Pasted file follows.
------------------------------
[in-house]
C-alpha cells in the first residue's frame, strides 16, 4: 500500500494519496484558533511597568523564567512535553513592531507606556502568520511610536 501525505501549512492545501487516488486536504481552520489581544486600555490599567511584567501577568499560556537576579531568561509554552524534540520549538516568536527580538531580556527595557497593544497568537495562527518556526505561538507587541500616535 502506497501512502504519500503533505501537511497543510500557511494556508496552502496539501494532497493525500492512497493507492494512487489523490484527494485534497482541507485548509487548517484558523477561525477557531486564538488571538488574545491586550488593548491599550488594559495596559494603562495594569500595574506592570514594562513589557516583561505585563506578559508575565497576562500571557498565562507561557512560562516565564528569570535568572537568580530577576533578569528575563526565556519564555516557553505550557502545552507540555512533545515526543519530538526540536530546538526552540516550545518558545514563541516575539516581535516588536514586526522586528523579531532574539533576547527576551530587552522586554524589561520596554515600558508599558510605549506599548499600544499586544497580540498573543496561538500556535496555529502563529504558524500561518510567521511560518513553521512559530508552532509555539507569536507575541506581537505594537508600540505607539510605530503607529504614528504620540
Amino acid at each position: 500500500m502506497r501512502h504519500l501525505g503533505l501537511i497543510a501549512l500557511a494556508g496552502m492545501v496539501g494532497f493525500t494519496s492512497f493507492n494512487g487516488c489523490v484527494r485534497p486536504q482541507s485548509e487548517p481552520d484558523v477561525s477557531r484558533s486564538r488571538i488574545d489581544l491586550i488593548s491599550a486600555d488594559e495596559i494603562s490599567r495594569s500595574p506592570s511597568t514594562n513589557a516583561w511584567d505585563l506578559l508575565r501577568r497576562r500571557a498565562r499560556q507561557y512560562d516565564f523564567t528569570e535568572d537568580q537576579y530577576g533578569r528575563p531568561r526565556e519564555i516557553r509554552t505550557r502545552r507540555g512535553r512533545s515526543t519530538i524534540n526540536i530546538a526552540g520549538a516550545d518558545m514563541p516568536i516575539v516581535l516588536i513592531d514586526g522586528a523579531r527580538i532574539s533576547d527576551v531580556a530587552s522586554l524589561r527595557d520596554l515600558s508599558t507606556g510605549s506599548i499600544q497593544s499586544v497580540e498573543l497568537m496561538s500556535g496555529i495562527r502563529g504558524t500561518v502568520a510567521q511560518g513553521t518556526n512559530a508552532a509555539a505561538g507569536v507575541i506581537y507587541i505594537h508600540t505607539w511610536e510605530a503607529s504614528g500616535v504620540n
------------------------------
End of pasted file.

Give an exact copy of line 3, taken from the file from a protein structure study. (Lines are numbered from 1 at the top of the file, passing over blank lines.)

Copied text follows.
Amino acid at each position: 500500500m502506497r501512502h504519500l501525505g503533505l501537511i497543510a501549512l500557511a494556508g496552502m492545501v496539501g494532497f493525500t494519496s492512497f493507492n494512487g487516488c489523490v484527494r485534497p486536504q482541507s485548509e487548517p481552520d484558523v477561525s477557531r484558533s486564538r488571538i488574545d489581544l491586550i488593548s491599550a486600555d488594559e495596559i494603562s490599567r495594569s500595574p506592570s511597568t514594562n513589557a516583561w511584567d505585563l506578559l508575565r501577568r497576562r500571557a498565562r499560556q507561557y512560562d516565564f523564567t528569570e535568572d537568580q537576579y530577576g533578569r528575563p531568561r526565556e519564555i516557553r509554552t505550557r502545552r507540555g512535553r512533545s515526543t519530538i524534540n526540536i530546538a526552540g520549538a516550545d518558545m514563541p516568536i516575539v516581535l516588536i513592531d514586526g522586528a523579531r527580538i532574539s533576547d527576551v531580556a530587552s522586554l524589561r527595557d520596554l515600558s508599558t507606556g510605549s506599548i499600544q497593544s499586544v497580540e498573543l497568537m496561538s500556535g496555529i495562527r502563529g504558524t500561518v502568520a510567521q511560518g513553521t518556526n512559530a508552532a509555539a505561538g507569536v507575541i506581537y507587541i505594537h508600540t505607539w511610536e510605530a503607529s504614528g500616535v504620540n